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Why Read Sketches from Church History?

Category Book Reviews
Date April 30, 2010

The subtitle of this book is, ‘An illustrated account of 20 centuries of Christ’s power’ – an ambitious effort for a 250-page paperback.1 Its author, S. M. Houghton, gallops through the history of the New Testament Church from its beginning at Christ’s death and resurrection all the way up to the 1900s. The pace in the early chapters is very rapid, covering the first 700 years in a mere 30 pages, but devoting much more space to the key people and doctrines which came to the forefront at the time of the sixteenth-century Reformation and afterwards.

In general terms, most people agree that it is a good thing to have some historical awareness – it is obvious that everything in the present day has come somehow from our past. Being familiar with how things have worked out over time in the Church is especially useful, so that we may have a proper perspective both on our faith (what we believe) and our practice (how we behave). So why is this particular book recommended?

For one thing, Sketches from Church History is worth reading because it has such a broad scope, not only in time but in geography. It covers events in Rome, North Africa, Britain, Germany, France, America, India, the New Hebrides – and more! You do not need to be an expert in Church history in order to pick up this book – rather, it is intended to give you a general overview. You can then follow up what you find out here by reading other more detailed books on whatever time or place, or person or doctrine, you found interesting.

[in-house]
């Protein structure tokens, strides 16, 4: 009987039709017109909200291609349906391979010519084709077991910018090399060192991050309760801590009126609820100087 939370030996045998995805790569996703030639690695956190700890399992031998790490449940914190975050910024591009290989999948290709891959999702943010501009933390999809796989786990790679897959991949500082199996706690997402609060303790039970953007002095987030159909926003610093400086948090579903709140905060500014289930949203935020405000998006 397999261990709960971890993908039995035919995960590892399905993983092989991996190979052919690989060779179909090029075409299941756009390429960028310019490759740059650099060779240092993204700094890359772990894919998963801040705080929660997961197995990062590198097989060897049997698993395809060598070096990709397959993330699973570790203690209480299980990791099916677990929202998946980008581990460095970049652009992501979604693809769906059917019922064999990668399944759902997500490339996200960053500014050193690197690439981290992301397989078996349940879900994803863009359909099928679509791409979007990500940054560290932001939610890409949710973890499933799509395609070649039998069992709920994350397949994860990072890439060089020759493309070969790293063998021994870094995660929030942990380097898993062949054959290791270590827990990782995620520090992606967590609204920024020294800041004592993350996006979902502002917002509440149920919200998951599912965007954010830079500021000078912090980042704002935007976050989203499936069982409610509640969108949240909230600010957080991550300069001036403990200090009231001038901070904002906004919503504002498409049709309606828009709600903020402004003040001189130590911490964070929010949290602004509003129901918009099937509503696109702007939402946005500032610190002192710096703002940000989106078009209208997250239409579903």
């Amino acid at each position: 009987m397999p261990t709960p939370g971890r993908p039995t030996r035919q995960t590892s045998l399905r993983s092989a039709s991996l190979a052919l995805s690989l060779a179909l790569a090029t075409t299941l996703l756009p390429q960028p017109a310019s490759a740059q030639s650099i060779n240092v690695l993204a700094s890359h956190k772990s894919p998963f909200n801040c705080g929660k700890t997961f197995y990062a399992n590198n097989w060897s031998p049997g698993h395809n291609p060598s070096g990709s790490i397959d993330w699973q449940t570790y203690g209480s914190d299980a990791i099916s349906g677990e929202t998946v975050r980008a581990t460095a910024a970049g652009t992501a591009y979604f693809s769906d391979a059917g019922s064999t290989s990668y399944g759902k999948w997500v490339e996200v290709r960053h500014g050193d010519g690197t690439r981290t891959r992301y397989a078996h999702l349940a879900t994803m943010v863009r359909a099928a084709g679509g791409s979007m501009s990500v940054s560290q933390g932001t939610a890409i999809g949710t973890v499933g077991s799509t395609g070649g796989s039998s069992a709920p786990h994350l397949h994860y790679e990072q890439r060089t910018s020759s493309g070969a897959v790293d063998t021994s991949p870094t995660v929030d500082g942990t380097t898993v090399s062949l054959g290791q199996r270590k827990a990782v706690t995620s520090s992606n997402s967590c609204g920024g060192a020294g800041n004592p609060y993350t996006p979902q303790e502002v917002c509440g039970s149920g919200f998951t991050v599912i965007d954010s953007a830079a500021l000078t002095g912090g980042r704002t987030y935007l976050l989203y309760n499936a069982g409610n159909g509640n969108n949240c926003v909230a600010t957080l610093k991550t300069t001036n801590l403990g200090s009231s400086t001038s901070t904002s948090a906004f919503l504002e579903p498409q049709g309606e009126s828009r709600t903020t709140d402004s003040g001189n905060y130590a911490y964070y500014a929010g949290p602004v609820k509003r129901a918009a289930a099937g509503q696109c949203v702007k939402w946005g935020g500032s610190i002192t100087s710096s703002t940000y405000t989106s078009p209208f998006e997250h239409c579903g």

But it is also a book which could be very inspiring to read. You will be struck by how fierce the persecutions have been. The earliest Christians were very cruelly treated. The Waldenses were also harshly persecuted in the Middle Ages. Again the Reformers had to struggle against tremendous opposition as they encouraged obedience to the Word of God. You will see too how bravely they continued to speak and act faithfully – how their lives were organised around a sense that God was worth obeying, even if the costs to themselves were huge. These costs might involve loss of status in society, or being put on trial in courts of law, or even being tortured and killed. It makes us wonder whether our religion is made of the same stuff – whether we are prepared to resist ridicule, harassment, and even worse sorts of persecution in the pursuit of loyalty to the Lord. It should also lead us to admire the way that the Lord strengthened these people to follow him, even when the difficulties were often so astonishing.

There were of course other, more peaceful times when the Church’s position in society was stronger. Then, as S. M. Houghton illustrates, Christians took the opportunity to be helpful to others round about them. Some carried out social reforms, for example – like William Wilberforce and the Earl of Shaftesbury in the 1800s. Others brought the gospel of Christ to people who had never heard it before – like John G. Paton in the New Hebrides, Henry Martyn in India and Persia, and David Brainerd in North America. This is a book which provides you with countless examples of obedience to Christ, whether in doing for him or suffering for him.